Today we have an interesting follow-up to yesterday's rumor of an Xbox Lite media hub headed our way in 2013. As part of a roll-out of three new streaming apps from the Xbox 360, Microsoft shared an interesting datapoint with the LA Times: Xbox Live Gold members now spend more time watching video and listening to music than they do playing online multiplayer games (as opposed to single player games or local split-screen multiplayer gaming), and in total the average Xbox Live Gold member spends 84 hours/month on the service.
Think about it. That's almost 3 hours a day, every day. That's an incredible number; Microsoft must be doing something right when it comes to their plan to take over the living room and an Xbox Lite could only make things even better for them. Right?
Though... I do have one essential question: what does "on the service" actually mean? If my Xbox 360 is turned on with me logged into my account and it's just sitting idle, am I on the service? What about all those hours I spent playing Skyrim, a single player game? I was logged into my Xbox Live Gold account, so are those hours counted in that 84 hours/month average? If so, the numbers still are a great indicator of how much use Xbox 360s are getting, but a less impressive indicator of how much time people spend streaming media. It's interesting that Microsoft didn't just say "The average user is spending over 40 hours/month streaming video and listening to music."
Anyway, on to the new apps, we've got MLB.tv, Comcast Infinity TV and HBO Go on the console now. Comcast is drawing some fire after they shared the info that bandwidth used while watching Infinity TV on the Xbox 360 won't count towards a subscriber's bandwidth cap. Great news for Comcast users, I guess, but net neutrality advocates are raising eyebrows. Ars Technica ran a great piece exploring these issues and I'll refer you to them for details, but basically Comcast is claiming the data runs over their private IP network and so is exempt from any net neutrality issues. Not everyone is buying that excuse.
Of the three new apps the only one I can offer a hands-on report for is HBO Go. We're a FiOS household and I'm not an MLB.tv subscriber. FiOS is one of the providers that supports HBO Go on the Xbox 360. Not all providers do. Here's the list lifted directly from Xbox.com:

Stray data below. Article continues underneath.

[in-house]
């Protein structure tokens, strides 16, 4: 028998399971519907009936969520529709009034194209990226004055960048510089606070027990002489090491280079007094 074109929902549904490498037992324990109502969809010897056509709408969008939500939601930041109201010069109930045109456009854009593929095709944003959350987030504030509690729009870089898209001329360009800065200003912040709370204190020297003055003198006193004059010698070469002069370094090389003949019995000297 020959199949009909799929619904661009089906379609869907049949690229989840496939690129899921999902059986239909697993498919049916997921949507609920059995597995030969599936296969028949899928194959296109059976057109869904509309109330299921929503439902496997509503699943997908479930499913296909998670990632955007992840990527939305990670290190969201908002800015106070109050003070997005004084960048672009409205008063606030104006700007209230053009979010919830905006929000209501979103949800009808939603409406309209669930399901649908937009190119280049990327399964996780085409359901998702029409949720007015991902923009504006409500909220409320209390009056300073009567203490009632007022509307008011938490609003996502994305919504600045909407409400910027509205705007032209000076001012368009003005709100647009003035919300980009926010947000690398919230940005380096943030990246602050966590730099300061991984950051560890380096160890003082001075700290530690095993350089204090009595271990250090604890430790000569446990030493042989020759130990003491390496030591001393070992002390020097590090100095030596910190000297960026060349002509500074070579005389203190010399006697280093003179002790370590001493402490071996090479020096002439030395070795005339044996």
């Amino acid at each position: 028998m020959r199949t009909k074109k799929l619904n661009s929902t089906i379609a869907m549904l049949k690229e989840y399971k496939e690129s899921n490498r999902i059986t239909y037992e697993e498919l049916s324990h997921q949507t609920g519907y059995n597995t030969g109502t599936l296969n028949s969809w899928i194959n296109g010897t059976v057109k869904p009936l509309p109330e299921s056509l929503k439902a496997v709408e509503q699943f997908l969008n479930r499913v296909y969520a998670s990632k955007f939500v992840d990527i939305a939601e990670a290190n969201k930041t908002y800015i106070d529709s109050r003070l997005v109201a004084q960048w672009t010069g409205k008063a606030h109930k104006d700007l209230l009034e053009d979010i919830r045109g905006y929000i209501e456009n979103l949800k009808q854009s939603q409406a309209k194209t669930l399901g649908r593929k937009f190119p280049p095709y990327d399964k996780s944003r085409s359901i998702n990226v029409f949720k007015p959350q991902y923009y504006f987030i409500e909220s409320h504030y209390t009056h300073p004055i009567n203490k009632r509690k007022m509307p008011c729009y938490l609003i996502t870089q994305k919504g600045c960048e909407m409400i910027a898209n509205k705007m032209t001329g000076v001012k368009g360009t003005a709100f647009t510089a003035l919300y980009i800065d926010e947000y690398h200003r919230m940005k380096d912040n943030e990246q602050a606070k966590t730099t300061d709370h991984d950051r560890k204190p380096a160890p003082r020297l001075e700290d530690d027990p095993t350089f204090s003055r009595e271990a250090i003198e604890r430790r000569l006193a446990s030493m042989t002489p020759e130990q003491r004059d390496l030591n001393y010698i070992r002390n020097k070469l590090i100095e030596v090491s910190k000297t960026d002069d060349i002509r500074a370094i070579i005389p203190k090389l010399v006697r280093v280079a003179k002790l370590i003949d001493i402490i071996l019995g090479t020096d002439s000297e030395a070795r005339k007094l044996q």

AT&T, Bend Broadband, Blue Ridge Communications, Cablevision, Charter, Cox, Directv, Dish, Grande Communications, HTC Digital Cable, Massillon Cable/Clear Picture, Mediacom, Midcontinent Communications, RCN, Suddenlink, Verizon and Wow.
Notably absent: Comcast, Time Warner Cable and Optimum Online. Particularly strange that Comcast isn't included considering there's a Comcast Infinity TV app available on the platform.
As always, HBO GO requires a subscription to HBO through your cable provider. The company still has not seen fit to offer direct subscriptions to cable cutters, unfortunately.
Anyway, on to the hands-on portion of today's entertainment. To get HBO Go activated on your Xbox 360, you fire up the app on the Xbox and make note of a 6 character code. Then you head to http://www.hbogo.com/activate, sign in via your provider and enter the code from your Xbox. A minute or so later your Xbox will be activated.
From there it's kind of business as usual, if you've been using the other streaming media apps. You can navigate via controller, Kinect arm-waving or Kinect speech. My only issue was with some 'bleed-thru' of the white hand Kinect cursor once a show started playing. When the dog walked past the TV that hand flickered a few times. That seemed to be an issue only for a few moments after the last hand gesture was used.
Kinect controls actually work pretty well here, including swiping to 'page through' the various categories. Voice works great too, but at this point I kind of expect Kinect voice controls to work well. The technology really is quite impressive.
And that's pretty much it. I find HBO to be a pretty expensive proposition normally (we're paying $15 or $16/month in addition to our cable bill to have it) but adding HBO Go to the mix definitely improves the value. There's a generous backlog of HBO series on tap and lots of great viewing that you can't find elsewhere unless you're willing to buy or rent optical media.
Read more of Peter Smith's TechnoFile blog and follow the latest IT news at ITworld. Follow Peter on Twitter at @pasmith. For the latest IT news, analysis and how-tos, follow ITworld on Twitter and Facebook.